The political system which prevailed in the religion of the Romans developed itself more fully in their victories. If they had listened to superstition, they would have brought among the vanquished the gods of the victors; they would have overturned their temples; and, in establishing a new mode of worship, they would have imposed upon them a cruder servitude than before. Rome herself submitted to the gods of foreigners, and received them in her breast; and through this connection, the strongest which can exist among humans, she attached herself to people who regarded her more as the sanctuary of religion than as the mistress of the world.

But, in order to avoid multiplying the number of beings, the Romans, following the example of the Greeks, adroitly mixed the foreign gods among their own. If they found among their conquests a god who had some resemblance to one of those worshipped in Rome, they adopted it, as it were, in giving it the name of a Roman deity, and they accorded it, if I may use the expression, the rights of the bourgeoisie in their city. So, when they found some famous hero who had purged the land of some monster, or who subjugated some barbarous people, they gave him straightaway the name of Hercules. ‘We have pierced all the way to the Ocean,’ says Tacitus, ‘and we have found there the columns of Hercules: either because Hercules was there, or because we have attributed to this hero all of the deeds worthy of Herculean glory.’

Varro counted forty four of these defeaters of monsters; Cicero counted but six, twenty two Muses, five Suns, four Vulcans, five Mercuries, four Apollos, three Jupiters. Eusebius goes farther: he counts as many Jupiters as there were people.

The Romans, who had no other divinity than the genius of the Republic, paid no attention to the disorder and confusion which they introduced into mythology: the credulity of the people, which is always beyond ridicule and extravagance, made up for it all.

La politique qui régnait dans la religion des Romains se développa encore mieux dans leurs victoires. Si la superstition avait été écoutée, on aurait porté chez les vaincus les dieux des vainqueurs: on aurait renversé leurs temples ; et, en établissant un nouveau culte, on leur aurait imposé une servitude plus rude que la première. On fit mieux : Rome se soumit elle-même aux divinités étrangères, elle les reçut dans son sein ; et, par ce lien, le plus fort qui soit parmi les hommes, elle s’attacha des peuples qui la regardèrent plutôt comme le sanctuaire de la religion que comme la maîtresse du monde.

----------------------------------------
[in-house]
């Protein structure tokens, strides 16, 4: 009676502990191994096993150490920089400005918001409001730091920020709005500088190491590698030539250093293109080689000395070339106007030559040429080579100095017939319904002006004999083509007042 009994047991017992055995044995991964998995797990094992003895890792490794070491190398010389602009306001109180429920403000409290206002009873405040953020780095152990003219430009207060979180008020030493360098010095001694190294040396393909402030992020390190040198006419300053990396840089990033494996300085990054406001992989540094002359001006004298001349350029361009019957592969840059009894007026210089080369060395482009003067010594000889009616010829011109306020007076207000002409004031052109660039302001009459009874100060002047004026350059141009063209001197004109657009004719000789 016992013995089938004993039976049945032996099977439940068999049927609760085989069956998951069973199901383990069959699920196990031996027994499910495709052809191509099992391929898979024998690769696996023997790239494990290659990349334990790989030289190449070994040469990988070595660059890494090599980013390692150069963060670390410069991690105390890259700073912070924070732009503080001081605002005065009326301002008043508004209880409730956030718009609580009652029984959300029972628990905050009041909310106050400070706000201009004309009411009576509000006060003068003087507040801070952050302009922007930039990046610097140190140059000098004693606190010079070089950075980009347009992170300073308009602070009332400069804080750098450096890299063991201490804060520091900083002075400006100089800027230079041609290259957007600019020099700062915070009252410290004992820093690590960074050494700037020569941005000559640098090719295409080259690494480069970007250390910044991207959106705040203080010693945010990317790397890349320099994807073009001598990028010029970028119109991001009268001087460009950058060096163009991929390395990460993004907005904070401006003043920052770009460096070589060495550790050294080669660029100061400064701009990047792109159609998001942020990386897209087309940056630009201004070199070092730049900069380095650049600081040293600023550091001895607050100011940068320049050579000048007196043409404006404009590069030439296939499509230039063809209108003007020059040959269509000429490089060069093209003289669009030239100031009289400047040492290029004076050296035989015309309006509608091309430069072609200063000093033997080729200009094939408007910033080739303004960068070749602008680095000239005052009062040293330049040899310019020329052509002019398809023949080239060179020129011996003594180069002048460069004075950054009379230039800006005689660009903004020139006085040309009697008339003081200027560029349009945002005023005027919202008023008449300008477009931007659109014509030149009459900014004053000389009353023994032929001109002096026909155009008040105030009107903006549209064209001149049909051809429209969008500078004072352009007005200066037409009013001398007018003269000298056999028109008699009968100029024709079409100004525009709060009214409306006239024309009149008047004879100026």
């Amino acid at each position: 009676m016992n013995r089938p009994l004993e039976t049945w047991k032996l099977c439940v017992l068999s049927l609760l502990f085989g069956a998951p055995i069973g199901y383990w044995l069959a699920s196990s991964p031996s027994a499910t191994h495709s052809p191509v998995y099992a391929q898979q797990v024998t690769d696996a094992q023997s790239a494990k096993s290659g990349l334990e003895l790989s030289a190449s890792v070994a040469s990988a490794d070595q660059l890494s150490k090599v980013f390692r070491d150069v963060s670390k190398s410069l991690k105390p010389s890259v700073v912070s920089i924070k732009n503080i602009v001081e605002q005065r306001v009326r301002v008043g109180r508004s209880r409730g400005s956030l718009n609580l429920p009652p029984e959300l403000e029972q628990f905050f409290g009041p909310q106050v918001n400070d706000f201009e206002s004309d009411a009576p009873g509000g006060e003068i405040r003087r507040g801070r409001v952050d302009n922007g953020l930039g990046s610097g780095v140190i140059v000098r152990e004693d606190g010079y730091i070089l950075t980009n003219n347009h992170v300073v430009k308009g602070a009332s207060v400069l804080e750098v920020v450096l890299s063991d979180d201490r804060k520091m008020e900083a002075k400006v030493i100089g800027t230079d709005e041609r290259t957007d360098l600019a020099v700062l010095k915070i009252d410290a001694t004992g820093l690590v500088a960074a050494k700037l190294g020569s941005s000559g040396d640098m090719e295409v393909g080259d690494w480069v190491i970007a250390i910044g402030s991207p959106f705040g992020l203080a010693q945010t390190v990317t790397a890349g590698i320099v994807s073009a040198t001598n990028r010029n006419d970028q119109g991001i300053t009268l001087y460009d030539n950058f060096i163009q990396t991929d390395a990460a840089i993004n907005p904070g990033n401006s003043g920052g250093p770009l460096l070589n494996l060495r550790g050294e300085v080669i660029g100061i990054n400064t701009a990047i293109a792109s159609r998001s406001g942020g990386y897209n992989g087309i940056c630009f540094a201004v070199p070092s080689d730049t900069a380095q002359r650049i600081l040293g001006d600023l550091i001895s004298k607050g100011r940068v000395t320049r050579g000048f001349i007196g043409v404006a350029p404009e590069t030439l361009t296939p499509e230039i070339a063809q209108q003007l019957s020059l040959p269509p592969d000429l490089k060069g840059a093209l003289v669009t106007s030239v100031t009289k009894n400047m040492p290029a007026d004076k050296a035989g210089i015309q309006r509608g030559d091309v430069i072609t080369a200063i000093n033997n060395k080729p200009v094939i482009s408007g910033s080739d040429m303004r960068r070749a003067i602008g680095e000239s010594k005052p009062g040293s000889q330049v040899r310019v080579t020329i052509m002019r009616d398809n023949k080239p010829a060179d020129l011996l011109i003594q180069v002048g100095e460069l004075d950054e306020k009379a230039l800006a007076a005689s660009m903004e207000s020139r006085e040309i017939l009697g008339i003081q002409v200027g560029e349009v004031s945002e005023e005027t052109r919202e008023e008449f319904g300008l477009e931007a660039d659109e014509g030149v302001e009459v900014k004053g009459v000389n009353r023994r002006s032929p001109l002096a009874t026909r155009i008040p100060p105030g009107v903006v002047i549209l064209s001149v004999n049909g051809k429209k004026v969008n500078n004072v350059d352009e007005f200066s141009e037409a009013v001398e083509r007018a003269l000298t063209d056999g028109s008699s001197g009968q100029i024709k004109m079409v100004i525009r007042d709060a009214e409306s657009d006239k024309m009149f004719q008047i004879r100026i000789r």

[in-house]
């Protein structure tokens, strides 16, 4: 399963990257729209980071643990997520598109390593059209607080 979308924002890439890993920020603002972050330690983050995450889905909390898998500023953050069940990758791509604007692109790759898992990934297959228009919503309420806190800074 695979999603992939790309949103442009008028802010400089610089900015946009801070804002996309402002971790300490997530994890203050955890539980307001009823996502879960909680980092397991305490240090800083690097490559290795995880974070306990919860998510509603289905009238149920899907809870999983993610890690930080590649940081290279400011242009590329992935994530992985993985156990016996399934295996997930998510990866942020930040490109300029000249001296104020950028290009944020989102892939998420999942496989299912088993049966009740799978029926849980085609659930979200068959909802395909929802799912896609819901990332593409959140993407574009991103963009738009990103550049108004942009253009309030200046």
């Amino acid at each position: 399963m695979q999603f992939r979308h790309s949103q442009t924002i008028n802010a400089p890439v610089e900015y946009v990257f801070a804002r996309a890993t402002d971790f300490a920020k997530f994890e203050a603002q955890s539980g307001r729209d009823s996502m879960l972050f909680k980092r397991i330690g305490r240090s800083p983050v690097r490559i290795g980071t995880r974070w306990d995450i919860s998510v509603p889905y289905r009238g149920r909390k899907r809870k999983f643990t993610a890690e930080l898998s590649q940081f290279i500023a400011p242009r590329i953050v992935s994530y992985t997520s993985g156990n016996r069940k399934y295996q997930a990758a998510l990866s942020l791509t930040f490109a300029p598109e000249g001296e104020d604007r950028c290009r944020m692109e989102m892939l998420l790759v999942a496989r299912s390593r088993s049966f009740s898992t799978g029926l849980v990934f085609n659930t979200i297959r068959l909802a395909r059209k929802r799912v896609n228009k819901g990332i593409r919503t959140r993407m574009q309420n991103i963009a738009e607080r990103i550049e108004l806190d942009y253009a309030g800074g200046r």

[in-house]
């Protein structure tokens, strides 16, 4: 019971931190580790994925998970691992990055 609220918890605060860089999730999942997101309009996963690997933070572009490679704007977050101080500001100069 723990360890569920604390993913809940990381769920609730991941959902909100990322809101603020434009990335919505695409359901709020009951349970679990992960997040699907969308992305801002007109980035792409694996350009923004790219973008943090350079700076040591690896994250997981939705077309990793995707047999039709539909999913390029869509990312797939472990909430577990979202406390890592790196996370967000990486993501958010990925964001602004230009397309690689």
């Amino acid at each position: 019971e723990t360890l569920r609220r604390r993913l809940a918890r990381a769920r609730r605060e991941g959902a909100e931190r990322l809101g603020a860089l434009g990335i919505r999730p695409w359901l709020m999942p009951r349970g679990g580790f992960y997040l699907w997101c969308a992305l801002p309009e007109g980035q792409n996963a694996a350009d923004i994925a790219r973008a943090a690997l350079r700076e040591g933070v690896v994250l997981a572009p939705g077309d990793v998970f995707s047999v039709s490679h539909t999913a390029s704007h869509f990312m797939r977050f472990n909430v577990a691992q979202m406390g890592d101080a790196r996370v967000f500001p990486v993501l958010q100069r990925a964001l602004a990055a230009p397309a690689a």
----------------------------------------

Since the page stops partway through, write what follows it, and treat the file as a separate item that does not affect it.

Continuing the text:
Mais, pour ne point multiplier les êtres, les Romains, à l’exemple des Grecs, confondirent adroitement les divinités étrangères avec les leurs : s’ils trouvaient dans leurs conquêtes un dieu qui eût du rapport à quelqu’un de ceux qu’on adorait à Rome, ils l’adoptaient, pour ainsi dire, en lui donnant le nom de la divinité romaine, et lui accordaient, si j’ose me servir de cette expression, le droit de bourgeoisie dans leur ville. Ainsi, lorsqu’ils trouvaient quelque héros fameux qui eût purgé la terre de quelque monstre, ou soumis quelque peuple barbare, ils lui donnaient aussitôt le nom d’Hercule. « Nous avons percé jusqu’à l’Océan, dit Tacite, et nous y avons trouvé les colonnes d’Hercule ; soit qu’Hercule y ait été, soit que nous ayons attribué à ce héros tous les faits dignes de sa gloire. »

Varron a compté quarante-quatre de ces dompteurs de monstres ; Cicéron n’en a compté que six, vingt-deux Muses, cinq Soleils, quatre Vulcains, cinq Mercures, quatre Apollons, trois Jupiters. Eusèbe va plus loin: il compte presque autant de Jupiters que de peuples.

Les Romains, qui n’avaient proprement d’autre divinité que le génie de la république, ne faisaient point d’attention au désordre et à la confusion qu’ils jetaient dans la mythologie : la crédulité des peuples, qui est toujours au-dessus du ridicule et de l’extravagant, réparait tout.

More Cyrenaic Wisdom

Diogenes Laertius, Lives of the Philosophers – Aristippus (70)

“When someone proposed a riddle to Aristippus and asked him to solve it, Aristippus responded, ‘You idle fool, you want this solved, even though it offers us plenty of trouble in its unsolved state?’

He said that it was better to be a beggar than to be uneducated, for a beggar is lacking money, but the uneducated person is lacking humanity.

One time, when upbraided, he ran away. When someone pursued him, asking why he fled, he responded, ‘Because you have the power of talking trash, and I have the power of not listening.’

When someone said that he always saw philosophers at the doorways of the rich, Aristippus replied, ‘So too you always find doctors at the doorways of the sick. But one would not on that account choose rather to be sick than to be a doctor.”


Αἴνιγμά τινος αὐτῷ προτείναντος καὶ εἰπόντος, “λῦσον,” “τί, ὦ μάταιε,” ἔφη, “λῦσαι θέλεις ὃ καὶ δεδεμένον ἡμῖν πράγματα παρέχει;” ἄμεινον ἔφη ἐπαιτεῖν ἢ ἀπαίδευτον εἶναι· οἱ μὲν γὰρ χρημάτων, οἱ δ’ ἀνθρωπισμοῦ δέονται. λοιδορούμενός ποτε ἀνεχώρει· τοῦ δ’ ἐπιδιώκοντος εἰπόντος, “τί φεύγεις;”, “ὅτι,” φησί, “τοῦ μὲν κακῶς λέγειν σὺ τὴν ἐξουσίαν ἔχεις, τοῦ δὲ μὴ ἀκούειν ἐγώ.” εἰπόντος τινὸς ὡς ἀεὶ τοὺς φιλοσόφους βλέποι παρὰ ταῖς τῶν πλουσίων θύραις, “καὶ γὰρ οἱ ἰατροί,” φησί, “παρὰ ταῖς τῶν νοσούντων· ἀλλ’ οὐ παρὰ τοῦτό τις ἂν ἕλοιτο νοσεῖν ἢ ἰατρεύειν.”